asked the Minister of Health whether he is aware that Hornsey Borough Council is saddled until 1950 with a loan of £50,000 from the Prudential Assurance Company at a rate of interest of 7 per cent.; that the Company have refused to reduce this interest to a figure more in conformity with prevailing rates; and whether he will sanction a loan to enable Hornsey Borough Council to convert this debt into one bearing a lower rate of interest.
I am aware of this transaction. I understand that the outstanding amount in respect of this loan is about £16,000. The council have power without the consent of any sanctioning authority to borrow for the purpose of paying off any moneys previously borrowed by them which are intended to be repaid forthwith, but I understand that the company are not prepared to accept the immediate repayment of the balance of the loan.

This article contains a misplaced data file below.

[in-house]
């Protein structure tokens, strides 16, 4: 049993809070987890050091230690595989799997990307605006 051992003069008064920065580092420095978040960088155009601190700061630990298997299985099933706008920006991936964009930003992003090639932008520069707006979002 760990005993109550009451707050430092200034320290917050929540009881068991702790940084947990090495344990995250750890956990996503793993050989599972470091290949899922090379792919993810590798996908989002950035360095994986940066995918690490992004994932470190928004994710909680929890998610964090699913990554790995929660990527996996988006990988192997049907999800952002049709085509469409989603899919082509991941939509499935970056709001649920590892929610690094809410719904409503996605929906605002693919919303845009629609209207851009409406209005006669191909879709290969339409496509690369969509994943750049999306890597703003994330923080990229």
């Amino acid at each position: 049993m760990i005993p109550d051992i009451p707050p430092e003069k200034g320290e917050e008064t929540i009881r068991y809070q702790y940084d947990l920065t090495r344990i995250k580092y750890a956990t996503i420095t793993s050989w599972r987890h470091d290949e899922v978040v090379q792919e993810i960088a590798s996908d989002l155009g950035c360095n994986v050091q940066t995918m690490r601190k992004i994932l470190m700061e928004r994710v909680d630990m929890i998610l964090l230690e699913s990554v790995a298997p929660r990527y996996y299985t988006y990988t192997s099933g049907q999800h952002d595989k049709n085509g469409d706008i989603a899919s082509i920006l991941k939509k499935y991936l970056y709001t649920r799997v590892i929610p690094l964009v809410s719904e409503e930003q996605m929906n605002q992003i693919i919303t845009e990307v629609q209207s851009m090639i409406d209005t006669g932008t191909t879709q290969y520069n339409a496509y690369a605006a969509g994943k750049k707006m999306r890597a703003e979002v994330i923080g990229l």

In view of the refusal of the company to be reasonable in this matter, and the policy of the Government in regard to cheap money, is there any action the Minister can take to prevent this company demanding its full pound of flesh under the bond?
It is very difficult for me to answer such a question as that on the spur of the moment. All companies of this sort must base their plans on expectation of loans maturing at certain dates, and it would be very difficult to interfere with estimates of that sort. It would be very disturbing if that principle were universally applied.
May I ask the Minister whether the trouble is not that the Prudential have managed to inveigle a large number of local authorities into what are called "no break" clause agreements which land them with this iniquitous rate of interest?
I think my hon. Friend will now realise that since the extension of the powers of the Public Works Loans Board, fortunately, contemporary local authorities do not get into those difficulties.
Can the Minister reveal the political complexion of the local authorities at the time when this loan was made?